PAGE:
Slackware ARM on a Raspberry Pi


Configure your boot partition for future use

Right now the /boot partition is optimised for the Slackware ARM installer. The initrd.gz RAM disk is still there, a left-over from the install. This file alone takes up more than half of the space on your boot partition, and it's not even required any longer! You are going to remove it, of course, with a simple 'rm' command.

First you need to mount the '/dev/mmcblk0p1' boot partition (remember that one?) in the '/mnt/boot' directory. So, now type the following command:

root@slackware:~# mount -t vfat /dev/mmcblk0p1 /mnt/boot

Now that's done, you must do some necessary housekeeping on your boot partition before you install any new system files.

FatDog says ... IMPORTANT! : BE VERY CAREFUL HERE! If you make an error and delete the wrong file(s) you will find yourself in seriously deep Linux doo-doo! 'rm' is a very powerful command when used by root and can irreparably delete, in the blink of an eye, that which took you hours/days to create! Your Raspberry Pi might not mind at all, but your Slackware ARM system will certainly not be greeting you with a log-in prompt after you reboot if you have deleted the wrong file(s)!!!

Type exactly the command below to remove the initrd.gz RAM disk file from the boot partition:

root@slackware:~# rm /mnt/boot/initrd.gz

Next, type 'df -h' on the command line and you should receive something similar to the following output:

The output tells you that your boot partition '/dev/mmcblk0p1' now has quite a lot of free space. This is exactly what you needed to achieve.

FatDog says ... You should remove the initrd.gz RAM disk because it's not needed any longer. Also, when you install new firmware/kernel packages, a certain amount of free space is required on the boot partition in order to install those new firmware and/or kernel updates. With the initrd.gz RAM disk still present you risk filling up your /boot partition. The update process will then not complete successfully, and you will end up with a corrupt system which does not boot!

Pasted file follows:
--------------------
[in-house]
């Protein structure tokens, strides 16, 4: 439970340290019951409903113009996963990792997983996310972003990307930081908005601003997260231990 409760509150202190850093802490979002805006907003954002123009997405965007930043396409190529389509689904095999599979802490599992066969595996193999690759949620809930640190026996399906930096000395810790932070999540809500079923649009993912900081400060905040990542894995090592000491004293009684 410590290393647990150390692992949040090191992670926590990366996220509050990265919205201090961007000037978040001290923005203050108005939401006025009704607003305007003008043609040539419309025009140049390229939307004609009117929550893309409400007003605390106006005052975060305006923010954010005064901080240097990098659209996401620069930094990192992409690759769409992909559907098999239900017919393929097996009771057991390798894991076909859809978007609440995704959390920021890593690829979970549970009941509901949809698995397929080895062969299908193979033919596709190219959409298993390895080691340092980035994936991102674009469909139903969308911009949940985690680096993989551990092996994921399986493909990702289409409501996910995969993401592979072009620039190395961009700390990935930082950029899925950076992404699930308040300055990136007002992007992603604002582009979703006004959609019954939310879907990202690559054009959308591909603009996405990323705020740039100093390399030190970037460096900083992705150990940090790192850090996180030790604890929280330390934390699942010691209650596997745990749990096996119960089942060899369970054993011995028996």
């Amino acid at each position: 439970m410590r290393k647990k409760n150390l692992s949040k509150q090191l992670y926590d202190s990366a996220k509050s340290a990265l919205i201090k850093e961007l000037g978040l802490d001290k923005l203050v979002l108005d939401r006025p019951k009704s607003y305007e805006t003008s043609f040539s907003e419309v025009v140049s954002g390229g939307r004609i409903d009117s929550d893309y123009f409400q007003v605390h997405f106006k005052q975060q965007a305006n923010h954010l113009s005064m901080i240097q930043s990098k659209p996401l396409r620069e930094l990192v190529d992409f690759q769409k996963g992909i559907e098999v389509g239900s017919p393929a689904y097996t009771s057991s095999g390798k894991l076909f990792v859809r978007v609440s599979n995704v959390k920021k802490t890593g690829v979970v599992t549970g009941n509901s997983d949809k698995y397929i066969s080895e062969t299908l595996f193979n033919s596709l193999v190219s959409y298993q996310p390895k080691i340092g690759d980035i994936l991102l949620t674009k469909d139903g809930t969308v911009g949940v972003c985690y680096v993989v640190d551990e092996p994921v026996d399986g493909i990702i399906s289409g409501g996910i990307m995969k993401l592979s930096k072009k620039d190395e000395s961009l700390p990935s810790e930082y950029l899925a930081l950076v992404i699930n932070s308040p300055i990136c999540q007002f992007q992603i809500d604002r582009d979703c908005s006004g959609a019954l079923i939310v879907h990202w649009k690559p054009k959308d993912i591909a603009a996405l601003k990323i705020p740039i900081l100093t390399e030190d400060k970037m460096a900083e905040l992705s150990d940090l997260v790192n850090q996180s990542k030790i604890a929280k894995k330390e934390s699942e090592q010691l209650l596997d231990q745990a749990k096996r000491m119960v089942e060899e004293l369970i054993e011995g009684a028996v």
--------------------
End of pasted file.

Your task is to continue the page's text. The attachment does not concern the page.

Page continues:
Now, you need to install the new packages containing the Raspberry Pi firmware and kernel. Type the following command to install these packages:

root@slackware:~# ROOT=/mnt installpkg /rpi-extra/kernel* /rpi-extra/sarpi*

You should see something similar to the screen below when installation of the new packages has finished:

If you've previously mounted a USB memory stick, containing your Slackware ARM source, using 'mount /dev/sda1/floppy' you should now unmount it from the /floppy directory. To do this type the following command:

root@slackware:~# umount /floppy

If you selected the 'Install from Slackware USB stick' option during setup you can unmount the USB stick using the following command:

root@slackware:~# umount /usb-stick

It's now safe to remove the USB stick from the Raspberry Pi.

Rebooting your Slackware ARM Linux system

You are about to reboot the system. When it reboots you will be prompted for a login username and password. Until the Slackware ARM installation and update process has completed, and on any other occasion for which you need to use 'root' access, you should always login with the following credentials:

login: root
password: ** the password you specified for the root user account **

NOW YOU CAN REBOOT!

So, without further ado, type the following at the command prompt:

root@slackware:~# reboot

That is the end of the Slackware ARM installation. If you've made it successfully this far, "Well done!"

Next you should think about updating your Slackware ARM system with the latest available kernel, kernel modules, firmware, and packages.

So, after rebooting, continue to the next section in this tutorial... Keep Updated.



Updated: 24 Sep 2016 22:52:03